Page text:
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Features That Didn't Make It For The Mainline Linux 4.18 Kernel
Some of the most prominent work that has yet to be mainlined includes:
Bcachefs - The file-system born out of the block cache code that is promising for offering next-gen Btrfs/ZFS-like features while being performant. Recently the push began for getting Bcachefs mainlined but the file-system itself hasn't been merged for Linux 4.18, hopefully we will see it by 4.19 or 5.0. A few weeks back I delivered some updated Bcachefs Linux file-system benchmarks using the latest out-of-tree module.
NOVA - Another file-system not yet mainlined is NOVA that is being developed by the talented folks at UC San Diego for persistent memory. NOVA is being actively developed but at least as of yet doesn't seem ready for the mainline tree.
Reiser4 - While on the topic of file-systems, we can't help but wonder if Reiser4 will ever be mainlined... This files-system made infamous due to being started by convicted killer Hans Reiser is still being maintained out-of-tree by the few developers left involved with the effort, but currently doesn't have the backing of any major organization to see it through in getting mainlined. At this stage, Reiser4 seems to have as little chance as getting into the official kernel tree as ZFS on Linux.
WireGuard - The WireGuard in-kernel VPN tunnel continues to be developed and is a highly promising effort. WireGuard is looking to go mainline this calendar year but hasn't yet attempted to do so, but hopefully we'll see that still pan out soon.
LLVMLinux / Clang'ing The Kernel - The effort seems to have stalled a bit around building the Linux kernel with the LLVM/Clang compiler rather than GCC. It seems to be pretty much there for ARM/ARM64 platforms, but not many patches lately on the x86_64 side for getting it over the finish line for getting the mainline Clang compiler to be able to build an optimized mainline Linux kernel build.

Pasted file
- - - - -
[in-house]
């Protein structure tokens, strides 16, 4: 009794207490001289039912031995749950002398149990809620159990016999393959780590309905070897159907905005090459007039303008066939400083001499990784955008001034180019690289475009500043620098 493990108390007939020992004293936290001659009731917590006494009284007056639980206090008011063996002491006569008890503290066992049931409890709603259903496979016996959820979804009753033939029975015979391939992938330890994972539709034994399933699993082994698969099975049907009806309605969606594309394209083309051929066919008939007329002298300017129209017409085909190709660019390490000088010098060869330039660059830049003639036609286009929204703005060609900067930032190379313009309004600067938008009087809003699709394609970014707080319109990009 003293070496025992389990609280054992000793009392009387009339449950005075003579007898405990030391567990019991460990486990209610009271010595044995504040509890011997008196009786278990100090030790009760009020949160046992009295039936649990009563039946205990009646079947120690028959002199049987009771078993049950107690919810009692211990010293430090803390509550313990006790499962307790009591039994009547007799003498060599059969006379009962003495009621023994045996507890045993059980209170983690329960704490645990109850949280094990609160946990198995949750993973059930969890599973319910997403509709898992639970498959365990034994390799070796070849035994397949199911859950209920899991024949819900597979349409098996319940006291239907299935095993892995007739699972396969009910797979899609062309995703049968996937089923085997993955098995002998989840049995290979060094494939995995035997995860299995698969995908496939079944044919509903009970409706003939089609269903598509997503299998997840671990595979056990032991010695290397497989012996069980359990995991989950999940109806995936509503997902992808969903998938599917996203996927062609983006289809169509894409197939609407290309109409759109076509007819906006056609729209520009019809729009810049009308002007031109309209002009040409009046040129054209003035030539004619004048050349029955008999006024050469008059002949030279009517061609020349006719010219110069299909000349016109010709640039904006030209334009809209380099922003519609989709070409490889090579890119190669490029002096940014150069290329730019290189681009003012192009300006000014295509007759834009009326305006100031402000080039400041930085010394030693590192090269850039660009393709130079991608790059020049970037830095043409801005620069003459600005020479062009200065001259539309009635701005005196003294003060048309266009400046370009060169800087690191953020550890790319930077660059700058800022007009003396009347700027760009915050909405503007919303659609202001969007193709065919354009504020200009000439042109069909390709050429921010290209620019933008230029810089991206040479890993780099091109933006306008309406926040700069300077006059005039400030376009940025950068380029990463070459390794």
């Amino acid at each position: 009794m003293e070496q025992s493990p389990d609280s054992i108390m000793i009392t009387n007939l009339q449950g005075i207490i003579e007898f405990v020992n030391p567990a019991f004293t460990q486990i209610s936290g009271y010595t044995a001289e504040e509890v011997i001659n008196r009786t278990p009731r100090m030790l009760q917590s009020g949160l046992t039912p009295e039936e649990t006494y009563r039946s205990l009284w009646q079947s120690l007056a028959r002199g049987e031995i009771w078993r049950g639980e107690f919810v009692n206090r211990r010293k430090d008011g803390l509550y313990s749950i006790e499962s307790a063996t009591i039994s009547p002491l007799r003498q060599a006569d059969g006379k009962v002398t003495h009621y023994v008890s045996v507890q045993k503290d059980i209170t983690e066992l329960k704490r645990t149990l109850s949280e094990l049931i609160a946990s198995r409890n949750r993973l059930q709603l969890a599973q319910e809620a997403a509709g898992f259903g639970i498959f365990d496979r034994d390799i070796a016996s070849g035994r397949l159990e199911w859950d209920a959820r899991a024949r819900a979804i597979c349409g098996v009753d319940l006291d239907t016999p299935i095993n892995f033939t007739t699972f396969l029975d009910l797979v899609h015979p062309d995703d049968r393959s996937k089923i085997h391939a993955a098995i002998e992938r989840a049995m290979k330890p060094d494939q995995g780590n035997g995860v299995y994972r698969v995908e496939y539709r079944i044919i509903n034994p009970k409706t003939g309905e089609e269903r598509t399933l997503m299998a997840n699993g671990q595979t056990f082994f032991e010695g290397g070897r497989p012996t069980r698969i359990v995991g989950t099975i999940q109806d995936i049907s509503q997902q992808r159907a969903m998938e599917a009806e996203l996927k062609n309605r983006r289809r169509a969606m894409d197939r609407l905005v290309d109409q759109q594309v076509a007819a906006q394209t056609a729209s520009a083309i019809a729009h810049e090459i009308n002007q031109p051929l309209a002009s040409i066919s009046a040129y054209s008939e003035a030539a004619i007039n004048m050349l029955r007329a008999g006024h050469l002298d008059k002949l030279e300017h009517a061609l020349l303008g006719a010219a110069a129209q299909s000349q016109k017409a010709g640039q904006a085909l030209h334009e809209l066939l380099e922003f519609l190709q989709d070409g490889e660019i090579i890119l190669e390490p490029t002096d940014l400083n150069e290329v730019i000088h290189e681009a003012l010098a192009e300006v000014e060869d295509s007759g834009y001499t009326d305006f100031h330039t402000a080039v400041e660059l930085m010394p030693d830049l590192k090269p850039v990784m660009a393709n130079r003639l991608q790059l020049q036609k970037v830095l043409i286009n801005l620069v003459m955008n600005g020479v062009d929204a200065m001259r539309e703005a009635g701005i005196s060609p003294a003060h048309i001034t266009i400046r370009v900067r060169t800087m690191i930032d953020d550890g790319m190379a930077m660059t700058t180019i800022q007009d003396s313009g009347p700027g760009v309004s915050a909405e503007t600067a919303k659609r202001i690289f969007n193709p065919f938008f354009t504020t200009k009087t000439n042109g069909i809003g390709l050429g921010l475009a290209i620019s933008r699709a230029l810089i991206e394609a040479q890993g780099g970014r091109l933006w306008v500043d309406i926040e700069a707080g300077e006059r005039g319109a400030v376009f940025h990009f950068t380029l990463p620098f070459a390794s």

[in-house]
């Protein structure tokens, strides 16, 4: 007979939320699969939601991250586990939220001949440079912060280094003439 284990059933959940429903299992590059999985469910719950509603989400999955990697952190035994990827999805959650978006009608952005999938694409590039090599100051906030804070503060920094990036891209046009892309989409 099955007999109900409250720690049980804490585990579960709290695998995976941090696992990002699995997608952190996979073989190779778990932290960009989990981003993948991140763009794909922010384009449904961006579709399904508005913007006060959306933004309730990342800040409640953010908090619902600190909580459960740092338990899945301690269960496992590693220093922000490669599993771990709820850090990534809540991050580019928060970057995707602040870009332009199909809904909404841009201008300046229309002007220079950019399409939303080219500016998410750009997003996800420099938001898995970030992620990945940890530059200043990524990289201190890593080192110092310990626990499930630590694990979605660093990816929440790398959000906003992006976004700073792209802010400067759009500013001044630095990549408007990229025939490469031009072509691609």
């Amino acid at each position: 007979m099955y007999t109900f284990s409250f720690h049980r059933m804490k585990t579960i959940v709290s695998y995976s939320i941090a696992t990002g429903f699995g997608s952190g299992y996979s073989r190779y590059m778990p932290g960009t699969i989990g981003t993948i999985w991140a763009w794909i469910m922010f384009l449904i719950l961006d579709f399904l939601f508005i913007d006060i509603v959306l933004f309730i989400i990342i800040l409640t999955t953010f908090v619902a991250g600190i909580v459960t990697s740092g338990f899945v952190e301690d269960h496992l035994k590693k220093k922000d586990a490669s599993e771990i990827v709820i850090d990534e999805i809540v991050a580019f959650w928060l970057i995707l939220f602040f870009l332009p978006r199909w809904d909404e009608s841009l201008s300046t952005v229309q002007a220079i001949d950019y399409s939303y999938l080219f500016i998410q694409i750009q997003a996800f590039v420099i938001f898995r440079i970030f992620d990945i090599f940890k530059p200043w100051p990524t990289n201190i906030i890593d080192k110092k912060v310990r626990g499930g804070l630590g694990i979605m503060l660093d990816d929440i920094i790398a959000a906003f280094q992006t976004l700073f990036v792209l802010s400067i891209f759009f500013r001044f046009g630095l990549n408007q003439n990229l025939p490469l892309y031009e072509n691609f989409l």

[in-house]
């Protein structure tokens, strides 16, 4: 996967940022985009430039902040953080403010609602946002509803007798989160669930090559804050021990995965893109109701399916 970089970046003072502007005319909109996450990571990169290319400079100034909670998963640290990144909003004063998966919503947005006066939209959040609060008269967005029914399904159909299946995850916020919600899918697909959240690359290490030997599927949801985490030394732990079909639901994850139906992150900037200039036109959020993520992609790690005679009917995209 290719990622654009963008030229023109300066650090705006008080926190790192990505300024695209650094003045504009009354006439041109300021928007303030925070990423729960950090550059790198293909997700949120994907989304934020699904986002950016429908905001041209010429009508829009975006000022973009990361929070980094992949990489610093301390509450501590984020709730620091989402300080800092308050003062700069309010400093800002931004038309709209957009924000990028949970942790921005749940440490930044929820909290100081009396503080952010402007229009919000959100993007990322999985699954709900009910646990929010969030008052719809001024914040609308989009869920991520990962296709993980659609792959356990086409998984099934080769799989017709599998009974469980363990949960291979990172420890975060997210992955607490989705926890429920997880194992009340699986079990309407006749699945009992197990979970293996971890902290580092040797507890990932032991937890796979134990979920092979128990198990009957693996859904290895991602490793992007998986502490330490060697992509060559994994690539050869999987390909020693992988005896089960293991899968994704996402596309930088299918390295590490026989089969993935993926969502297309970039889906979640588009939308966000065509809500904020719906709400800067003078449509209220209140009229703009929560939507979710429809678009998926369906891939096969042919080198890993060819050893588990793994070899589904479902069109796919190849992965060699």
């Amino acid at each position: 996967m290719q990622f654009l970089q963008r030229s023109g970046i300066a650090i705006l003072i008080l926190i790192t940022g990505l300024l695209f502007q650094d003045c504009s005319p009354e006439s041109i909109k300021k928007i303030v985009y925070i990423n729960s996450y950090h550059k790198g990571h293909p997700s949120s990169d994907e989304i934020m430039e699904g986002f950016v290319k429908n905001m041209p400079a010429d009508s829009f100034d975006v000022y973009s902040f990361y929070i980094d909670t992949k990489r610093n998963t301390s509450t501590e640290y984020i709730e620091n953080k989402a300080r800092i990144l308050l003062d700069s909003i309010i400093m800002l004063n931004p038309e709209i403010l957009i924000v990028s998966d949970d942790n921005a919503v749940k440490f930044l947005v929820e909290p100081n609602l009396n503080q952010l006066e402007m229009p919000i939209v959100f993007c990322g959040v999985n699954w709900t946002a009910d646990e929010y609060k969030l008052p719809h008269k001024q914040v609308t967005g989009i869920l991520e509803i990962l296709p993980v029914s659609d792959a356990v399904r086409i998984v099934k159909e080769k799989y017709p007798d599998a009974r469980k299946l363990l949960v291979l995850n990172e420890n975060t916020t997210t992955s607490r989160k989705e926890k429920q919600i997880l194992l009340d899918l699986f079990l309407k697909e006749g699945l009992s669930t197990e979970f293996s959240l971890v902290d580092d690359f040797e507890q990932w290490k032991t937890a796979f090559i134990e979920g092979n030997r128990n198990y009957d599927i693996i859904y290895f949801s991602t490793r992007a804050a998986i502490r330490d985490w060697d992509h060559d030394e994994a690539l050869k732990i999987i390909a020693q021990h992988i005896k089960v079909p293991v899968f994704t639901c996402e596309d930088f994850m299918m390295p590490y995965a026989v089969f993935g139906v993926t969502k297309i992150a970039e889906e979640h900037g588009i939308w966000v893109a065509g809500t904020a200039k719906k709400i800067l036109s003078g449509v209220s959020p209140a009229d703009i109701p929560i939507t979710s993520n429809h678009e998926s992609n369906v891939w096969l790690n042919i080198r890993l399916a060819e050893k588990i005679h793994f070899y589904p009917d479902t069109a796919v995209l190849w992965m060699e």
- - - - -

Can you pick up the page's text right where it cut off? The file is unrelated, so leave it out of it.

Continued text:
BUS1 - The BUS1 in-kernel IPC implementation still is being developed, at least well sort of. The BUS1 out-of-tree kernel module hasn't seen any commits to its repository in a few months. BUS1 was born out of the KDBUS implementation not getting traction for going mainline as an in-kernel D-Bus implementation. Lately the BUS1 developers appear more focused on their Dbus-Broker D-Bus compatible high-performance implementation.
OpenChrome / VIA DRM - The sole developer left working on this open-source VIA Direct Rendering Manager driver recently tried getting the driver mainlined but that didn't pan out yet. Now that developer decided to take a break and is going to try improving the ATI Rage driver support. It's unclear if/when this long in development OpenChrome VIA DRM driver will be mainlined.
i.MX8 - There was talk of seeing mainline support for the new-ish i.MX8 SoC around Linux 4.17~4.18 and while some code has landed around SATA support and some Etnaviv DRM bits, the full SoC support has not. Why this is important/interesting is that the i.MX8 SoC is going to be used by the Purism Librem 5 smart-phone. Hopefully this SoC support will get squared away for Linux 4.19 as what will be the last kernel release of 2018 so that by the time the phone is shipping in January it could run with a mainline kernel and thereby making it easier to spin up other software stacks around the device.
Nouveau Re-Clocking - There wasn't any magical event to happen and thus the open-source NVIDIA DRM driver still can't re-clock Pascal/Maxwell graphics processors... A.k.a. terribly slow performance still until the Nouveau developers manage to find a way to workaround the signed firmware blobs or NVIDIA releases documentation / PMU firmware. See my recent Nouveau driver status for the summer of 2018 for more on the current state of this open-source NVIDIA driver.
FreeSync / AdaptiveSync - We are still waiting for the open-source DRM drivers to get over the last mile for FreeSync/AdaptiveSync. While the AMDGPU Display Code "DC" stack is mainlined and enabled by default, the developers are still waiting/working-on (we haven't seen much activity since April) in coming up with a FreeSync/AdaptiveSync API that could be used across the different Linux DRM drivers. The last discussion was documented here and unfortunately haven't seen anything happen since for allowing the open-source Linux desktop support these variable rate refresh technologies.
Anything else you would like to see in the mainline kernel or other prominent material that didn't get mainlined for Linux 4.18? Let us know in the forums.